Severe disease can cause serious problems like brain bleeding and joint damage. Starting factor replacement therapy early can help prevent these problems. Staying at a healthy weight is another way to protect your joints and prevent complications.

    Your outlook may not be as good if your body rejects the factor.

    You can do a lot to help manage your hemophilia day to day. Keep up with your treatment, follow your doctor's advice, and do these four things:

    1. Handle injuries correctly. Clean small cuts, scrapes, and injuries. Then apply pressure and a bandage. Serious injuries need medical attention.
    2. Tell all your health care professionals that you have (or your child has) hemophilia. Remind them before you schedule any procedures, like dental work. You may need to take medications to help clot your blood beforehand. Keep good dental hygiene so you can help prevent dental work that could cause bleeding.

    Certain medications, like aspirin and other NSAIDs, can slow blood clotting, so check with your doctor about what you should and shouldn't take. Avoid blood thinners. Also check with your doctor about vaccines, like those for hepatitis A and B, that you may need. Most blood products these days are checked for things that can cause disease, but it's still worthwhile to check if you need to take steps to prevent getting infected.

    1. Stay active. Exercise makes you stronger, which makes injuries less likely. It also helps by managing weight -- extra pounds strain the body, which raises the risk of bleeding. Talk with your doctor about what activities you or your child can do.

    Just take some precautions:

    • Children should wear knee pads, elbow pads, and helmets during any activities if they're doing something that might make them fall.
    • Use safety straps in car seats, strollers, and high chairs.
    • Check your home and yard for hazards, like furniture or play equipment with sharp corners.
    1. Learn more about hemophilia. If your child has it, let them know when and how to get help so they feel confident, not scared.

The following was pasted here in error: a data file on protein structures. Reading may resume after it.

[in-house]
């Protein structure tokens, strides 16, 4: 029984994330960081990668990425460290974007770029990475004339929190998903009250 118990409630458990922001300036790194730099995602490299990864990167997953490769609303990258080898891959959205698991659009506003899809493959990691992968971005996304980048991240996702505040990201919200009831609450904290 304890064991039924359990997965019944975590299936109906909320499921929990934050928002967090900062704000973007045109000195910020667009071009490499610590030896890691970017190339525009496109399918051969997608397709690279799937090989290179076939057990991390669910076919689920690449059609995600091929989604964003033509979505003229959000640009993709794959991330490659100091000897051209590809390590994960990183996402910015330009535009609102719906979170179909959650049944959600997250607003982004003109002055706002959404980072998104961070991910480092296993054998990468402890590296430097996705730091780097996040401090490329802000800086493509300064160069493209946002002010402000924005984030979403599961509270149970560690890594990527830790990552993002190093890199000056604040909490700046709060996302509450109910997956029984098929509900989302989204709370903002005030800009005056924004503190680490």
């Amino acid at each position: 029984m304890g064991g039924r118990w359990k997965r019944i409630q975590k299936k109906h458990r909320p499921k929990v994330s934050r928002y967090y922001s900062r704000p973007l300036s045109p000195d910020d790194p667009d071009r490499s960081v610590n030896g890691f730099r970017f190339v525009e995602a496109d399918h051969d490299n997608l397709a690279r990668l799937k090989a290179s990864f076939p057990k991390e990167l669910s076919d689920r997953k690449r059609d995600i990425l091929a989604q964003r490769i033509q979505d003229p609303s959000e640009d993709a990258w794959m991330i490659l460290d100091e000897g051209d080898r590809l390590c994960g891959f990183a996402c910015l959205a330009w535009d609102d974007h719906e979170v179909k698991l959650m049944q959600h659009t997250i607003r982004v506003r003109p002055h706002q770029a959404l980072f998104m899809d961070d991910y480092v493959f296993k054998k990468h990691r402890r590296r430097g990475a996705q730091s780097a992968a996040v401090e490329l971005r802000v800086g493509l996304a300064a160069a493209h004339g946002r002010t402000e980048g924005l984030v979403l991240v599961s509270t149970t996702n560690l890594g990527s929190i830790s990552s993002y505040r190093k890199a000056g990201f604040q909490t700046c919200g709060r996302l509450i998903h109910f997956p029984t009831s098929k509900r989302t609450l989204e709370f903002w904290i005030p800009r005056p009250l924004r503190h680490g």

As a caregiver, you play an important role in helping your loved one manage hemophilia A. You can help your child get the right treatment and prevent bleeding problems. You'll be a better caregiver if you learn about hemophilia A, its symptoms, and how to treat it. Your child's doctor is a good person to ask about these things.

    Make sure your child goes to every doctor visit and takes their medication as prescribed. Learn which sports and other activities are safe to do with hemophilia. Also learn which medications to take for common childhood illnesses and which to avoid.

    Create a care plan. Ask the doctor what to do if your child gets injured and bleeds. Also tell your child's teachers, babysitters, and other caregivers what to do in case of injury.

    Caregiving can be a big job. It's normal to feel tired and burned out when you're trying to manage a loved one's chronic disease.

    Give yourself time for breaks during the day. Take a walk, watch a movie, or do something else to help yourself. If you feel overwhelmed, ask for help from loved ones, a social worker, or a counselor.

    Many other people have hemophilia, and their advice can be helpful and inspiring, especially if you're just starting to get familiar with the condition.

    The National Hemophilia Foundation can connect you to a treatment center near you and to support groups.

    The federal government pays for a network of more than 140 hemophilia treatment centers where you can get treatment, education, and other resources you need.